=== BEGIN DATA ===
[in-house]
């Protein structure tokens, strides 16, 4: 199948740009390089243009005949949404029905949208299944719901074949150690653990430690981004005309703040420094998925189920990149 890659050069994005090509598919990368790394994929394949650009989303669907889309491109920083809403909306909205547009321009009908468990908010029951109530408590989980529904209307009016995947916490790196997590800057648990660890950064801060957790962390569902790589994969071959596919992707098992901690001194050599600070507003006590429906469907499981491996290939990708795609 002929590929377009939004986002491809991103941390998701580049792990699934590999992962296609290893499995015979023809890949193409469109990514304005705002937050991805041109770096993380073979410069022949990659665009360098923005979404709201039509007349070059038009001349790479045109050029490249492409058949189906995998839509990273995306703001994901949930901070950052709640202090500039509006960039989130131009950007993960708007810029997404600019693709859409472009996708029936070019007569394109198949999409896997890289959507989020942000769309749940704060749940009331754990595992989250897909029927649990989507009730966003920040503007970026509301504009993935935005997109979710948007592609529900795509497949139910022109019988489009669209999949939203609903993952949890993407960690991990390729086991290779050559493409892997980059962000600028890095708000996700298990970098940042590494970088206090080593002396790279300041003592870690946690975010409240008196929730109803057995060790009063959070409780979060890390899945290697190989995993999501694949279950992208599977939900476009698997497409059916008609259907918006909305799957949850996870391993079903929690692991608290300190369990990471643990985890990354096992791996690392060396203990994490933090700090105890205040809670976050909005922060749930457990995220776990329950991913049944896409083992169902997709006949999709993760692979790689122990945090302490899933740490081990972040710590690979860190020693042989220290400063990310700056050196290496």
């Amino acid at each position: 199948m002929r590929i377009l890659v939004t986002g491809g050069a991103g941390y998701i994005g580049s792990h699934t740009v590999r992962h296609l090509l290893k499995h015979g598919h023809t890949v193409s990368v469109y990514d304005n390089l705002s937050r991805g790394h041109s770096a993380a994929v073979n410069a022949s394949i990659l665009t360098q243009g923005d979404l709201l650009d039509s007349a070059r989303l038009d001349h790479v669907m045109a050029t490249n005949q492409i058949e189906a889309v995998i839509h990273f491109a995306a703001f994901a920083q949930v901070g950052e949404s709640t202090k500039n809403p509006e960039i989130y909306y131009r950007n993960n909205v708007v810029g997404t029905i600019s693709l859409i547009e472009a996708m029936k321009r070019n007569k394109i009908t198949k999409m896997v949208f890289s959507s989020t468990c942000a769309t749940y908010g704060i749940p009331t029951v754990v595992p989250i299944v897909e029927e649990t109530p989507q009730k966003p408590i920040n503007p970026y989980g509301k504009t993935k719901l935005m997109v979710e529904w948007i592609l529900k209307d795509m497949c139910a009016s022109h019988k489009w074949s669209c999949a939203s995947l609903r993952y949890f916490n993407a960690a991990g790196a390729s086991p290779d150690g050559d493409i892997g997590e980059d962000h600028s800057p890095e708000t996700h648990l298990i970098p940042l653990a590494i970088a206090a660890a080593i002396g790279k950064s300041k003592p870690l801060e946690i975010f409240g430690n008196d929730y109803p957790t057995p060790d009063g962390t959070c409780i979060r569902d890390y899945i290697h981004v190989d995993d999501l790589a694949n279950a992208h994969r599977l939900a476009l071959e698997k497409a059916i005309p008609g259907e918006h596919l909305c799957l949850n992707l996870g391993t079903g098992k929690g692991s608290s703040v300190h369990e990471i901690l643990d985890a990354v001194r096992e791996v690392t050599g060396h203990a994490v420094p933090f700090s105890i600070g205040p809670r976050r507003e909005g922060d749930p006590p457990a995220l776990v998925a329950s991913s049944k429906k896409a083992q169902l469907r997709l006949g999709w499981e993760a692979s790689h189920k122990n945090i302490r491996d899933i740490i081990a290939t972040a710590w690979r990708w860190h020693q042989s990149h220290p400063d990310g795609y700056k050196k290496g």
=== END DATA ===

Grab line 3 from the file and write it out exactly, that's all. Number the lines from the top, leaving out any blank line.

């Amino acid at each position: 199948m002929r590929i377009l890659v939004t986002g491809g050069a991103g941390y998701i994005g580049s792990h699934t740009v590999r992962h296609l090509l290893k499995h015979g598919h023809t890949v193409s990368v469109y990514d304005n390089l705002s937050r991805g790394h041109s770096a993380a994929v073979n410069a022949s394949i990659l665009t360098q243009g923005d979404l709201l650009d039509s007349a070059r989303l038009d001349h790479v669907m045109a050029t490249n005949q492409i058949e189906a889309v995998i839509h990273f491109a995306a703001f994901a920083q949930v901070g950052e949404s709640t202090k500039n809403p509006e960039i989130y909306y131009r950007n993960n909205v708007v810029g997404t029905i600019s693709l859409i547009e472009a996708m029936k321009r070019n007569k394109i009908t198949k999409m896997v949208f890289s959507s989020t468990c942000a769309t749940y908010g704060i749940p009331t029951v754990v595992p989250i299944v897909e029927e649990t109530p989507q009730k966003p408590i920040n503007p970026y989980g509301k504009t993935k719901l935005m997109v979710e529904w948007i592609l529900k209307d795509m497949c139910a009016s022109h019988k489009w074949s669209c999949a939203s995947l609903r993952y949890f916490n993407a960690a991990g790196a390729s086991p290779d150690g050559d493409i892997g997590e980059d962000h600028s800057p890095e708000t996700h648990l298990i970098p940042l653990a590494i970088a206090a660890a080593i002396g790279k950064s300041k003592p870690l801060e946690i975010f409240g430690n008196d929730y109803p957790t057995p060790d009063g962390t959070c409780i979060r569902d890390y899945i290697h981004v190989d995993d999501l790589a694949n279950a992208h994969r599977l939900a476009l071959e698997k497409a059916i005309p008609g259907e918006h596919l909305c799957l949850n992707l996870g391993t079903g098992k929690g692991s608290s703040v300190h369990e990471i901690l643990d985890a990354v001194r096992e791996v690392t050599g060396h203990a994490v420094p933090f700090s105890i600070g205040p809670r976050r507003e909005g922060d749930p006590p457990a995220l776990v998925a329950s991913s049944k429906k896409a083992q169902l469907r997709l006949g999709w499981e993760a692979s790689h189920k122990n945090i302490r491996d899933i740490i081990a290939t972040a710590w690979r990708w860190h020693q042989s990149h220290p400063d990310g795609y700056k050196k290496g």